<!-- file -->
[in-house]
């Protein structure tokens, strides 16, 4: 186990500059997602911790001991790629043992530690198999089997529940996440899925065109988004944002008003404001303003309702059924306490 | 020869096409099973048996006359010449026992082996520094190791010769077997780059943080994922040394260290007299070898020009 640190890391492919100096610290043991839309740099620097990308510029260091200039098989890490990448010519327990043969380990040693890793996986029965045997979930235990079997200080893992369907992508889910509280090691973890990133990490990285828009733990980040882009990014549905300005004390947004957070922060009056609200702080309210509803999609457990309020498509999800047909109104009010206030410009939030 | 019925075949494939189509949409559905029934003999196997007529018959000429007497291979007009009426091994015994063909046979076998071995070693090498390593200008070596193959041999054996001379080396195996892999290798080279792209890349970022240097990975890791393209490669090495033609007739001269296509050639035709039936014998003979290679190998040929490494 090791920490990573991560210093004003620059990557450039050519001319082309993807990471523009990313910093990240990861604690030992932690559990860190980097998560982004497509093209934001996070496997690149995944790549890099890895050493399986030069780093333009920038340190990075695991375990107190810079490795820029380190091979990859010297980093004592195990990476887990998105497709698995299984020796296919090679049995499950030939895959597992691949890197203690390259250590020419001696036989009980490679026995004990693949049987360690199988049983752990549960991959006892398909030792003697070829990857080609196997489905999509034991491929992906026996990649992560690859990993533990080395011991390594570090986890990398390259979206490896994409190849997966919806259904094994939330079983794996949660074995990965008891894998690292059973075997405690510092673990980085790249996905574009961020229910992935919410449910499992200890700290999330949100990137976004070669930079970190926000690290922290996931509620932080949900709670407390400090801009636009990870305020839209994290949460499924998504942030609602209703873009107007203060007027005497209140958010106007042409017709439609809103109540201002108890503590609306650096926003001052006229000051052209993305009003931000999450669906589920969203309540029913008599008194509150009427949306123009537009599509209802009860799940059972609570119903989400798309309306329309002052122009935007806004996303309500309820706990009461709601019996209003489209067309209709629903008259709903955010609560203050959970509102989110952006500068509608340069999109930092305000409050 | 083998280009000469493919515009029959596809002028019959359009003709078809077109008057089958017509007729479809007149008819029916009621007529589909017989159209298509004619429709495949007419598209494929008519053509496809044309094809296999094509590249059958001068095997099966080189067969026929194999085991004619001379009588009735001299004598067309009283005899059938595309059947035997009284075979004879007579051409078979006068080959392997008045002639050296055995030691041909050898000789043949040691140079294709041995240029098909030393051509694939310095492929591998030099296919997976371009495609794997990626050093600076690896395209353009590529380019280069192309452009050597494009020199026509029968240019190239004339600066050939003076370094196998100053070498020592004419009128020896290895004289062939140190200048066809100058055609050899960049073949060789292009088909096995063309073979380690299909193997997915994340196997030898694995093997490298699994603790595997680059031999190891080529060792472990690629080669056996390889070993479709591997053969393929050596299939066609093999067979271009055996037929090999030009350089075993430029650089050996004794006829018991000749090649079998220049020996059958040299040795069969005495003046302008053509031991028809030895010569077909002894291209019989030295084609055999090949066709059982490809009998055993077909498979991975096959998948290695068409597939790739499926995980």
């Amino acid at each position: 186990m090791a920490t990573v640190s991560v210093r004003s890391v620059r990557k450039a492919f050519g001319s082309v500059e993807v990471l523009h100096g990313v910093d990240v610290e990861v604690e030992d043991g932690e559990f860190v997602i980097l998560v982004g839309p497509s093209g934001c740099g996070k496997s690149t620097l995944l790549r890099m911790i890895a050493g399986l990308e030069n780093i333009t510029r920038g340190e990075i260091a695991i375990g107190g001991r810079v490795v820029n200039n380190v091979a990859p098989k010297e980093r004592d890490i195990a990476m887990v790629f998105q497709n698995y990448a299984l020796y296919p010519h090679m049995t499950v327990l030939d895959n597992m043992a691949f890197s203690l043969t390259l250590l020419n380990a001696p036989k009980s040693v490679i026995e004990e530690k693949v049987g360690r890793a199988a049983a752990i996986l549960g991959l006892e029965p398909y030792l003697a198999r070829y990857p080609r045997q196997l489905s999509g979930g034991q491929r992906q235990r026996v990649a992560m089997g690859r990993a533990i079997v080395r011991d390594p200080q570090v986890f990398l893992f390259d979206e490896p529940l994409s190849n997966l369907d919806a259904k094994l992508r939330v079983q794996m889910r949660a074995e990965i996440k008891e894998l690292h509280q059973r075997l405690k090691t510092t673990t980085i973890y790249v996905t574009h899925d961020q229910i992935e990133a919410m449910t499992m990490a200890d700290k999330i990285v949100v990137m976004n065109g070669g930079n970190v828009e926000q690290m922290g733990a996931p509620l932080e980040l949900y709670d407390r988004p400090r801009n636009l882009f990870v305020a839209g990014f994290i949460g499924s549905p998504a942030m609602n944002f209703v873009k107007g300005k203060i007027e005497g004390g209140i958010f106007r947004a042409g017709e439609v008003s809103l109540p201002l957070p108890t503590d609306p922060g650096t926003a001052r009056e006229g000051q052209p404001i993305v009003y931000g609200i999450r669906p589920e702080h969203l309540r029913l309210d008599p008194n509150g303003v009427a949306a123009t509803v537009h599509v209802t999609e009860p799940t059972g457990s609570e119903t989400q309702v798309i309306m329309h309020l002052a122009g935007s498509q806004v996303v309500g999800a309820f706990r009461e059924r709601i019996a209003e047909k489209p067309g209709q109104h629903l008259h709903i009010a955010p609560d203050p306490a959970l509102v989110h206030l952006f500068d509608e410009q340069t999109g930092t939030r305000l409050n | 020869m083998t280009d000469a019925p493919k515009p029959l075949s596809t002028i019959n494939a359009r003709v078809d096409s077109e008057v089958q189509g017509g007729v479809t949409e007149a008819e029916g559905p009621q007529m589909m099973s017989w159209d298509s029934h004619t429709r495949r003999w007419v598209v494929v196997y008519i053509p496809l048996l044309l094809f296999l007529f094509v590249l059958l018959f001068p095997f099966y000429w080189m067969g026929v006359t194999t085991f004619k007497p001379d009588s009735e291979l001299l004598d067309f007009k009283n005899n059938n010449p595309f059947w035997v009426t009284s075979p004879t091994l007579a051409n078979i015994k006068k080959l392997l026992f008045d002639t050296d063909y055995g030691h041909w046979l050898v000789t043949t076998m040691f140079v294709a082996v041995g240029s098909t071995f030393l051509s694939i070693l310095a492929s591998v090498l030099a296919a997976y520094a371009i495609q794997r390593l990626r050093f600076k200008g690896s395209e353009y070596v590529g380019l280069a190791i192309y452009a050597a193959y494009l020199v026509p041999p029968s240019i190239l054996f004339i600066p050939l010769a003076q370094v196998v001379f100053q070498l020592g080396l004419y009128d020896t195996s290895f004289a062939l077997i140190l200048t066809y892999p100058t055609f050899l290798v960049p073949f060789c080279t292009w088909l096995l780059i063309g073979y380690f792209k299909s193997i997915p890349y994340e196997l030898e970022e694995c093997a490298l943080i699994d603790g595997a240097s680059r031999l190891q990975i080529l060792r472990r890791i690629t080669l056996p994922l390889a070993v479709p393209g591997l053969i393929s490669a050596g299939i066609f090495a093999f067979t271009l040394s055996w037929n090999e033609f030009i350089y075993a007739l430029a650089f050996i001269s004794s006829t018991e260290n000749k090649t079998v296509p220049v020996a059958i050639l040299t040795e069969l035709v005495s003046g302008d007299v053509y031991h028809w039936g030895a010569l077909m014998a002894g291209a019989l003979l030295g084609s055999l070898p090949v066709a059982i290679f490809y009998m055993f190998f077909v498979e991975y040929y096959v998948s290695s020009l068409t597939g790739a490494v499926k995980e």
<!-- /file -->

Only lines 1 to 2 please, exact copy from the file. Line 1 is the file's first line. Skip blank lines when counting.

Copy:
[in-house]
């Protein structure tokens, strides 16, 4: 186990500059997602911790001991790629043992530690198999089997529940996440899925065109988004944002008003404001303003309702059924306490 | 020869096409099973048996006359010449026992082996520094190791010769077997780059943080994922040394260290007299070898020009 640190890391492919100096610290043991839309740099620097990308510029260091200039098989890490990448010519327990043969380990040693890793996986029965045997979930235990079997200080893992369907992508889910509280090691973890990133990490990285828009733990980040882009990014549905300005004390947004957070922060009056609200702080309210509803999609457990309020498509999800047909109104009010206030410009939030 | 019925075949494939189509949409559905029934003999196997007529018959000429007497291979007009009426091994015994063909046979076998071995070693090498390593200008070596193959041999054996001379080396195996892999290798080279792209890349970022240097990975890791393209490669090495033609007739001269296509050639035709039936014998003979290679190998040929490494 090791920490990573991560210093004003620059990557450039050519001319082309993807990471523009990313910093990240990861604690030992932690559990860190980097998560982004497509093209934001996070496997690149995944790549890099890895050493399986030069780093333009920038340190990075695991375990107190810079490795820029380190091979990859010297980093004592195990990476887990998105497709698995299984020796296919090679049995499950030939895959597992691949890197203690390259250590020419001696036989009980490679026995004990693949049987360690199988049983752990549960991959006892398909030792003697070829990857080609196997489905999509034991491929992906026996990649992560690859990993533990080395011991390594570090986890990398390259979206490896994409190849997966919806259904094994939330079983794996949660074995990965008891894998690292059973075997405690510092673990980085790249996905574009961020229910992935919410449910499992200890700290999330949100990137976004070669930079970190926000690290922290996931509620932080949900709670407390400090801009636009990870305020839209994290949460499924998504942030609602209703873009107007203060007027005497209140958010106007042409017709439609809103109540201002108890503590609306650096926003001052006229000051052209993305009003931000999450669906589920969203309540029913008599008194509150009427949306123009537009599509209802009860799940059972609570119903989400798309309306329309002052122009935007806004996303309500309820706990009461709601019996209003489209067309209709629903008259709903955010609560203050959970509102989110952006500068509608340069999109930092305000409050 | 083998280009000469493919515009029959596809002028019959359009003709078809077109008057089958017509007729479809007149008819029916009621007529589909017989159209298509004619429709495949007419598209494929008519053509496809044309094809296999094509590249059958001068095997099966080189067969026929194999085991004619001379009588009735001299004598067309009283005899059938595309059947035997009284075979004879007579051409078979006068080959392997008045002639050296055995030691041909050898000789043949040691140079294709041995240029098909030393051509694939310095492929591998030099296919997976371009495609794997990626050093600076690896395209353009590529380019280069192309452009050597494009020199026509029968240019190239004339600066050939003076370094196998100053070498020592004419009128020896290895004289062939140190200048066809100058055609050899960049073949060789292009088909096995063309073979380690299909193997997915994340196997030898694995093997490298699994603790595997680059031999190891080529060792472990690629080669056996390889070993479709591997053969393929050596299939066609093999067979271009055996037929090999030009350089075993430029650089050996004794006829018991000749090649079998220049020996059958040299040795069969005495003046302008053509031991028809030895010569077909002894291209019989030295084609055999090949066709059982490809009998055993077909498979991975096959998948290695068409597939790739499926995980």